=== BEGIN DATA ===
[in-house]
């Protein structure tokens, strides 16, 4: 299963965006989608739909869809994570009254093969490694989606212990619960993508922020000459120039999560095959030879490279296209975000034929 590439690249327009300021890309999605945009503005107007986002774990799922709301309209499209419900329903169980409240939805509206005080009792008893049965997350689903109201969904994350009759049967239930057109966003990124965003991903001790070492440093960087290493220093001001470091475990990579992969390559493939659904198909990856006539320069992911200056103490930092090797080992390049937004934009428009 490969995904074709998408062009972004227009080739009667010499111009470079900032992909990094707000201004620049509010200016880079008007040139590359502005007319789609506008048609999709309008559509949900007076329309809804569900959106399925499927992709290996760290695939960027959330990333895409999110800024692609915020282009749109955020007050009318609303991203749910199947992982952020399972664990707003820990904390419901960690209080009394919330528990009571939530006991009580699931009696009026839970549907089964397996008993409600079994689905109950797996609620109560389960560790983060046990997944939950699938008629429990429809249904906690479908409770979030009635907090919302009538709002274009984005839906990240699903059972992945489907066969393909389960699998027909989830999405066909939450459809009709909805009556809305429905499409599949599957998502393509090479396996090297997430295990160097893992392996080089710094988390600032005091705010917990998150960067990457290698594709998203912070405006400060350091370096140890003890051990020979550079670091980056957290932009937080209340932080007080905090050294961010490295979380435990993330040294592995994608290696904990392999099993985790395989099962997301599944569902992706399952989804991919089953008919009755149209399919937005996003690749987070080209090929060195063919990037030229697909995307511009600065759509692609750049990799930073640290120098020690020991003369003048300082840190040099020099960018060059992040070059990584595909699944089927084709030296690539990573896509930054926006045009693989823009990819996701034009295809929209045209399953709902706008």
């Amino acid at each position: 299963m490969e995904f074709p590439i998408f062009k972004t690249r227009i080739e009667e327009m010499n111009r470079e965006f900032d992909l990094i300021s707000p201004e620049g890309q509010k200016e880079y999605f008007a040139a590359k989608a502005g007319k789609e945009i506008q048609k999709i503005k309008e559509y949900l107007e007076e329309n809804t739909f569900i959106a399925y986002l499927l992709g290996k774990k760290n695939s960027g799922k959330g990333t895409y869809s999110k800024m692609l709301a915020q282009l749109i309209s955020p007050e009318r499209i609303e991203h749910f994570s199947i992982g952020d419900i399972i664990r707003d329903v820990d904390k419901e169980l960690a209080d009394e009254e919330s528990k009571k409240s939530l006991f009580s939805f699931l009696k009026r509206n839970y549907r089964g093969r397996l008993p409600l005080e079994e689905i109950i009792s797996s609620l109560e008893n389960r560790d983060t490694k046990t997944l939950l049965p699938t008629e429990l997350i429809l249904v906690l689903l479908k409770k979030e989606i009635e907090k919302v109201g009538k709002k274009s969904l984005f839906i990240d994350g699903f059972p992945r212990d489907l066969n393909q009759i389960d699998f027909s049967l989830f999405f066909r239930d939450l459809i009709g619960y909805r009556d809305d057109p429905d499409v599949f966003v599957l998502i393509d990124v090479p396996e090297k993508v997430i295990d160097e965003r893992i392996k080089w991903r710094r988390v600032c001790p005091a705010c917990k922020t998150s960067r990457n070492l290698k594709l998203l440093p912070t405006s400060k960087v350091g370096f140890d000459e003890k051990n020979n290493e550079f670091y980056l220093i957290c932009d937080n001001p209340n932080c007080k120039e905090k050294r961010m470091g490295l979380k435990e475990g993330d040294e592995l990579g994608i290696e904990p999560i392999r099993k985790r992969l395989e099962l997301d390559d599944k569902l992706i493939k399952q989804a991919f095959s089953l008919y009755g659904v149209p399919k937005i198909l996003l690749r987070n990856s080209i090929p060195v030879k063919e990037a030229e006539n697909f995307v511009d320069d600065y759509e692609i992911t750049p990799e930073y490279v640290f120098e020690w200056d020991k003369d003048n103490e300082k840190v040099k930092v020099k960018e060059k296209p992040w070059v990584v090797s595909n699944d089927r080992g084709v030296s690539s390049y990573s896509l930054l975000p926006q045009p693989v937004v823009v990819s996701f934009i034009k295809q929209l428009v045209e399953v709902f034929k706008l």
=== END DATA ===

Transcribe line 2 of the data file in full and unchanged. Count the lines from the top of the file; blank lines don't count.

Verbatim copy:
């Protein structure tokens, strides 16, 4: 299963965006989608739909869809994570009254093969490694989606212990619960993508922020000459120039999560095959030879490279296209975000034929 590439690249327009300021890309999605945009503005107007986002774990799922709301309209499209419900329903169980409240939805509206005080009792008893049965997350689903109201969904994350009759049967239930057109966003990124965003991903001790070492440093960087290493220093001001470091475990990579992969390559493939659904198909990856006539320069992911200056103490930092090797080992390049937004934009428009 490969995904074709998408062009972004227009080739009667010499111009470079900032992909990094707000201004620049509010200016880079008007040139590359502005007319789609506008048609999709309008559509949900007076329309809804569900959106399925499927992709290996760290695939960027959330990333895409999110800024692609915020282009749109955020007050009318609303991203749910199947992982952020399972664990707003820990904390419901960690209080009394919330528990009571939530006991009580699931009696009026839970549907089964397996008993409600079994689905109950797996609620109560389960560790983060046990997944939950699938008629429990429809249904906690479908409770979030009635907090919302009538709002274009984005839906990240699903059972992945489907066969393909389960699998027909989830999405066909939450459809009709909805009556809305429905499409599949599957998502393509090479396996090297997430295990160097893992392996080089710094988390600032005091705010917990998150960067990457290698594709998203912070405006400060350091370096140890003890051990020979550079670091980056957290932009937080209340932080007080905090050294961010490295979380435990993330040294592995994608290696904990392999099993985790395989099962997301599944569902992706399952989804991919089953008919009755149209399919937005996003690749987070080209090929060195063919990037030229697909995307511009600065759509692609750049990799930073640290120098020690020991003369003048300082840190040099020099960018060059992040070059990584595909699944089927084709030296690539990573896509930054926006045009693989823009990819996701034009295809929209045209399953709902706008």